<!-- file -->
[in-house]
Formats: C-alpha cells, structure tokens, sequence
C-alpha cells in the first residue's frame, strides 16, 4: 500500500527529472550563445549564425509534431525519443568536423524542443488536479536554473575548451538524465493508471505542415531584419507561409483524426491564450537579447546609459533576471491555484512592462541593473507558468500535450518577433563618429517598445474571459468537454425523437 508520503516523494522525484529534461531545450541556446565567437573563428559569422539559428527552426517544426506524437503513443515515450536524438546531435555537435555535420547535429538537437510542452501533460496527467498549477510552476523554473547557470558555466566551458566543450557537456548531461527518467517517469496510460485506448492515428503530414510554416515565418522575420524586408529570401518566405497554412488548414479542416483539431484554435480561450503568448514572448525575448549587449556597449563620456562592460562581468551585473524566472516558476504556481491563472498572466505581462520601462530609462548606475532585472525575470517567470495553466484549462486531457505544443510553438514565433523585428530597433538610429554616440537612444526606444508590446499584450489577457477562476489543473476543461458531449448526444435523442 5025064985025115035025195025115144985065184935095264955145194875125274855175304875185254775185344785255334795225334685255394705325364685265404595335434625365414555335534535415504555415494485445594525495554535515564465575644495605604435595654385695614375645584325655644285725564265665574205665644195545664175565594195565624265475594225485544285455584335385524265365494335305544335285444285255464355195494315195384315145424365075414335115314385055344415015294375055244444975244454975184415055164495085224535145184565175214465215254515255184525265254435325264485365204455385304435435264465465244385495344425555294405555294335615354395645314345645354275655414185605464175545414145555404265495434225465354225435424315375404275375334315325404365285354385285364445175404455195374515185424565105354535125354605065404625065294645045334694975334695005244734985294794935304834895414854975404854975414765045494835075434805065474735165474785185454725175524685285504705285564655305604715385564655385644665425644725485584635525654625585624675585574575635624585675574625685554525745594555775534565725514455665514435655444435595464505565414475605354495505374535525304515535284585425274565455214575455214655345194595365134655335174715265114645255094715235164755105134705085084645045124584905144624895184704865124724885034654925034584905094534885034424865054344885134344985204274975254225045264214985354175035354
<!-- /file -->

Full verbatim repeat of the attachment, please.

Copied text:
[in-house]
Formats: C-alpha cells, structure tokens, sequence
C-alpha cells in the first residue's frame, strides 16, 4: 500500500527529472550563445549564425509534431525519443568536423524542443488536479536554473575548451538524465493508471505542415531584419507561409483524426491564450537579447546609459533576471491555484512592462541593473507558468500535450518577433563618429517598445474571459468537454425523437 508520503516523494522525484529534461531545450541556446565567437573563428559569422539559428527552426517544426506524437503513443515515450536524438546531435555537435555535420547535429538537437510542452501533460496527467498549477510552476523554473547557470558555466566551458566543450557537456548531461527518467517517469496510460485506448492515428503530414510554416515565418522575420524586408529570401518566405497554412488548414479542416483539431484554435480561450503568448514572448525575448549587449556597449563620456562592460562581468551585473524566472516558476504556481491563472498572466505581462520601462530609462548606475532585472525575470517567470495553466484549462486531457505544443510553438514565433523585428530597433538610429554616440537612444526606444508590446499584450489577457477562476489543473476543461458531449448526444435523442 5025064985025115035025195025115144985065184935095264955145194875125274855175304875185254775185344785255334795225334685255394705325364685265404595335434625365414555335534535415504555415494485445594525495554535515564465575644495605604435595654385695614375645584325655644285725564265665574205665644195545664175565594195565624265475594225485544285455584335385524265365494335305544335285444285255464355195494315195384315145424365075414335115314385055344415015294375055244444975244454975184415055164495085224535145184565175214465215254515255184525265254435325264485365204455385304435435264465465244385495344425555294405555294335615354395645314345645354275655414185605464175545414145555404265495434225465354225435424315375404275375334315325404365285354385285364445175404455195374515185424565105354535125354605065404625065294645045334694975334695005244734985294794935304834895414854975404854975414765045494835075434805065474735165474785185454725175524685285504705285564655305604715385564655385644665425644725485584635525654625585624675585574575635624585675574625685554525745594555775534565725514455665514435655444435595464505565414475605354495505374535525304515535284585425274565455214575455214655345194595365134655335174715265114645255094715235164755105134705085084645045124584905144624895184704865124724885034654925034584905094534885034424865054344885134344985204274975254225045264214985354175035354